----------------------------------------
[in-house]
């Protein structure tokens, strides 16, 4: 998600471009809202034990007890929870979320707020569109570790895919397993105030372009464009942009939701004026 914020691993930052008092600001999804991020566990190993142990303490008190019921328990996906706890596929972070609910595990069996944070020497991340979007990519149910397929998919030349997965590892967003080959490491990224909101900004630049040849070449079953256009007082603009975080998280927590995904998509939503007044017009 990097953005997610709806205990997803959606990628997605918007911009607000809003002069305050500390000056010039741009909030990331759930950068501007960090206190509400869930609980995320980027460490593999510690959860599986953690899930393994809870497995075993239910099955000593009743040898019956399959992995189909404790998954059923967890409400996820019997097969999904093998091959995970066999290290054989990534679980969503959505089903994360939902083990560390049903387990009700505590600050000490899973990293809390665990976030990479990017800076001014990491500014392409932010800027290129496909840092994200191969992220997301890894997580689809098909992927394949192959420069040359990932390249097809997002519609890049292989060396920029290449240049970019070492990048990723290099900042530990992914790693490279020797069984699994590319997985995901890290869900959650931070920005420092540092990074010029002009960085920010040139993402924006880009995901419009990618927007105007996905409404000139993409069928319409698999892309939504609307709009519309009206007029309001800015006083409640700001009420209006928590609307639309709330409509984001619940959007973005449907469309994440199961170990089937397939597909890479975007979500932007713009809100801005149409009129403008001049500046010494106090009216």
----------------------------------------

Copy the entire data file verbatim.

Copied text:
[in-house]
């Protein structure tokens, strides 16, 4: 998600471009809202034990007890929870979320707020569109570790895919397993105030372009464009942009939701004026 914020691993930052008092600001999804991020566990190993142990303490008190019921328990996906706890596929972070609910595990069996944070020497991340979007990519149910397929998919030349997965590892967003080959490491990224909101900004630049040849070449079953256009007082603009975080998280927590995904998509939503007044017009 990097953005997610709806205990997803959606990628997605918007911009607000809003002069305050500390000056010039741009909030990331759930950068501007960090206190509400869930609980995320980027460490593999510690959860599986953690899930393994809870497995075993239910099955000593009743040898019956399959992995189909404790998954059923967890409400996820019997097969999904093998091959995970066999290290054989990534679980969503959505089903994360939902083990560390049903387990009700505590600050000490899973990293809390665990976030990479990017800076001014990491500014392409932010800027290129496909840092994200191969992220997301890894997580689809098909992927394949192959420069040359990932390249097809997002519609890049292989060396920029290449240049970019070492990048990723290099900042530990992914790693490279020797069984699994590319997985995901890290869900959650931070920005420092540092990074010029002009960085920010040139993402924006880009995901419009990618927007105007996905409404000139993409069928319409698999892309939504609307709009519309009206007029309001800015006083409640700001009420209006928590609307639309709330409509984001619940959007973005449907469309994440199961170990089937397939597909890479975007979500932007713009809100801005149409009129403008001049500046010494106090009216």